Before I launch into this I’m going to make it clear that a sense of trepidation still remains lurking in the back of my mind due to the effect The Avengers had on me upon re-watching it… basically, I loved it in the cinema, as my review testified, but future re-watches (two so far and likely no more) have left me entirely cold to what charms I thought it had – so with that in the back of my mind, onto Marvel’s most risky movie to date… Guardians Of The Galaxy.
Starting off with a flashback to earth in 1988, as soon as the titles have rolled we thrown to 26 years (and countless light years) later to meet Peter Quill, aka Star-Lord (Chris Pratt) on a daring, Indiana Jones style raid for the movie’s chief maguffin. That then leads to the coming together of a band of misfits and, as it is a Marvel movie, them saving the day in a big smash-bang-wallop of an action sequence in the final third.
Mention of Indiana Jones really does sum up the tone of this movie as that, along with the better parts of the Star Wars series (and other lesser 80s sci-fi), are clearly major touchstones that director James Gunn (and no doubt producer and overlord of all Marvel movies, Kevin Fiege) were going for.
So, yes things are a bit derivative, we have an edgier take on Luke Skywalker and Princess Leia in Quill and Gamora (Zoe Saldana), Han and Chewie’s place is filled by the excellently done Rocket (voiced by Bradley Cooper) and Groot (voiced by Vin Diesel) and to mix things up a bit a hulking angry guy hell-bent on non-metaphorical revenge, Drax The Destroyer (Dave Bautista).
But, despite the derivative nature of this, and let’s be honest Lucas wasn’t the first to use these archetypes, the film barrels along at full force and in fine fun style that swept me along with it.
Also much like Star Wars it does a good job of setting up the breadth of its ‘galaxy’ with visits to a few less than reputable locales reminiscent of the Mos Eisley Cantina, that make it clear this is a vibrantly populated universe only hinted at in the past Marvel movies.
Ok so, Star Wars comparisons out-of-the-way, what really made the story of Guardians work for me was that it didn’t dwell on its maguffins more than was necessary so we got what they were but I didn’t feel it was over done like it is in some similar movies (to be honest I was bored with the Tesseract before we even really saw what it could do) and, while we do have scenes that clearly set wheels in motion for the future (most noticeably our first proper introduction to Josh Brolin’s Thanos) these don’t over complicate things.
The performances are generally good and the CG characters fit in very well with the real life performers, so much so that soon after they appeared I stopped marveling (excuse the pun) at Rocket and Groot and just accepted them as characters, so huge credit to Framstore for a lot of that.
While I don’t think Dave Bautista should be pushed beyond this kind of role and Karen Gillan didn’t really show a lot of promise as cybernetic henchwoman Nebula, they still fitted the parts they were playing.
Chris Pratt on the other hand absolutely hit the nail on the head with his anti-heroic mix of well-meaning bad boy, cocky space hero and child of the 80s that while filling the Skywalker role, had plenty of Solo (and a bit of The Last Starfighter) to him to keep things interesting.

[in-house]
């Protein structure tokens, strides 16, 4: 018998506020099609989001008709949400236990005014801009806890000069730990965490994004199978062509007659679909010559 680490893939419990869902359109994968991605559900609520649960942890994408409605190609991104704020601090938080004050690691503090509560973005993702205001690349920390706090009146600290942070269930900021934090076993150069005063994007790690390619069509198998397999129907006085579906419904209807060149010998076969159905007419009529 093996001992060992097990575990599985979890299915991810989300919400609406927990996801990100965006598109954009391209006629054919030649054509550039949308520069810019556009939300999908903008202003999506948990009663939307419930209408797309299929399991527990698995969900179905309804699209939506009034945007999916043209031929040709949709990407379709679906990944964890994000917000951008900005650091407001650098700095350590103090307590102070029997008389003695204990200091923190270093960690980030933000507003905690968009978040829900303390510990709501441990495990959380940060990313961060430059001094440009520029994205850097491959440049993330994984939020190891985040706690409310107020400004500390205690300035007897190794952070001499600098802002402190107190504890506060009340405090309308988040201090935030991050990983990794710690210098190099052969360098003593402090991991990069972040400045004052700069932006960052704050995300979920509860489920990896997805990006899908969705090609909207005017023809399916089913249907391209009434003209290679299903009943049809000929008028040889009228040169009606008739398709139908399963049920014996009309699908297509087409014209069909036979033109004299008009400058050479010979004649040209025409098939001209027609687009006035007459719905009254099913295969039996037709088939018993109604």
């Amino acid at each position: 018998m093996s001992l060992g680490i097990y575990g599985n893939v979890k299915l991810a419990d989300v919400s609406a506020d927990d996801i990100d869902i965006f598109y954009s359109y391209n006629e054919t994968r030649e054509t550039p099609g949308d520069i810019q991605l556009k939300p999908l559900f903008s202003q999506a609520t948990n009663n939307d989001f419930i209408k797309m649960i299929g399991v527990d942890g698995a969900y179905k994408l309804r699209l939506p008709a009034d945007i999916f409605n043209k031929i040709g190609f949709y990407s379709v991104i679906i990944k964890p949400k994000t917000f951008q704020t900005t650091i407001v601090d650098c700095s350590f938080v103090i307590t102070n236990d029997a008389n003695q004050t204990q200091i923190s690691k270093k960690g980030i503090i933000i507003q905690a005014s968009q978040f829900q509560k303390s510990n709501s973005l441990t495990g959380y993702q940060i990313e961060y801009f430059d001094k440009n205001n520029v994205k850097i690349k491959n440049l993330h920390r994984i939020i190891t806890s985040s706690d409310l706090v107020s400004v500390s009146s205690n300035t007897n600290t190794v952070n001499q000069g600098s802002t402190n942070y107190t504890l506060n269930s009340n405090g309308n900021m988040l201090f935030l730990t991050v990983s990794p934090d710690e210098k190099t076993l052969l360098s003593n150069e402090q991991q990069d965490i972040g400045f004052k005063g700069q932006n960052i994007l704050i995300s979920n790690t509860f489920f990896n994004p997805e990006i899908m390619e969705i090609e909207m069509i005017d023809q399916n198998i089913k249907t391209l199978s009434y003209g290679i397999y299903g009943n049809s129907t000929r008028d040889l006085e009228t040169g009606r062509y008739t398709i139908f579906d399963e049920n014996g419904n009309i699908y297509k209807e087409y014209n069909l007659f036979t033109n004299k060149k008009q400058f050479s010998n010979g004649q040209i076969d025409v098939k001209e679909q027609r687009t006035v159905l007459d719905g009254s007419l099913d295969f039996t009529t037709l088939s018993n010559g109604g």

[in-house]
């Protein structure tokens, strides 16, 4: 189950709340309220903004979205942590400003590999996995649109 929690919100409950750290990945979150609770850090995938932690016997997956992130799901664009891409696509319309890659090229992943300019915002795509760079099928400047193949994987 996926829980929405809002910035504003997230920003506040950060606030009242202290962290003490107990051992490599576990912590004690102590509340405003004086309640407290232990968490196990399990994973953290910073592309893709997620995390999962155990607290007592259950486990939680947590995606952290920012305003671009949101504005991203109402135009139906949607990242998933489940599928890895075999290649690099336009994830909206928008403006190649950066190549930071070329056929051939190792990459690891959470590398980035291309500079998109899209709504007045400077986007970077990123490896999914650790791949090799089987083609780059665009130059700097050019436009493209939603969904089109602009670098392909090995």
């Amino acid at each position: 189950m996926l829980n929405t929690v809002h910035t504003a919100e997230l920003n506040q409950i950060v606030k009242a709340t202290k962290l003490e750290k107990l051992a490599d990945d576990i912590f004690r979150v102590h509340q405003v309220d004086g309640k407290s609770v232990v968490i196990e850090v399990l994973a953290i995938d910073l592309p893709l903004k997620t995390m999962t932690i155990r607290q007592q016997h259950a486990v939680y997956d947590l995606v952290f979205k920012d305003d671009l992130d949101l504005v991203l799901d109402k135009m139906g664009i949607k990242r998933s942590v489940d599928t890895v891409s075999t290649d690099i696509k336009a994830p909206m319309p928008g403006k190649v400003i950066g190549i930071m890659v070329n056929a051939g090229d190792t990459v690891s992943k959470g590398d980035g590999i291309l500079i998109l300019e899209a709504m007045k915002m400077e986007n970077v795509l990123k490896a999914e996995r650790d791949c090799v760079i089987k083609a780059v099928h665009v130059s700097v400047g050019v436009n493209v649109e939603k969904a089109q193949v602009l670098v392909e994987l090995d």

Ok, so far so much about what I enjoyed, what about the other side?
As with many of Marvel’s movies (worst of all The Avengers) there was little genuine sense of threat for the characters as despite a few happenings, I never really felt any of the antagonists were going to be enough of a threat to cause much bother.
While Thanos remained a distant threat the main ‘bad guy’ here was Ronan The Accuser (Lee Pace). While he looked great (far better than Christopher Ecclestone’s Malakith in Thor 2, though with a similar vibe) he never really felt that threatening, despite his ‘Space Bin Laden’ style back story, and it was what I can only assume will be the maguffin for the next Guardians movie that thwarted him in surprisingly obvious fashion.
It’s clear when you look at director James Gunn’s past work where the sense of fun comes from. He is a graduate of Troma films and, while much of their output is grotty and downright bad beyond belief, his work on Tromeo & Juliet is one of their high points and its kitschy irreverence is present here in spades, as well as a great little blink and you’ll miss it cameo that pays nicely pays tribute to this past.
So, in the end, Guardians Of The Galaxy may not be an excellent movie, but it is great fun, knows what it’s trying to be and do, and has restored something of my faith in Marvel after the The Avengers and frankly God-awful Thor 2 and some of the production design, courtesy of artist Chris Foss, is excellent and a bit different to other Marvel fare.
I just hope Guardians stands up to re-watching and Marvel can keep up this kind of mix of quirky and interesting while still fitting their formula – though Edgar Wright being dropped from Ant-Man isn’t too promising on that front… oh well, role on the inevitable Guardians 2 and hopefully another spin-off hinted at in the post credits sting (though I know that one’s wishful thinking more than anything else).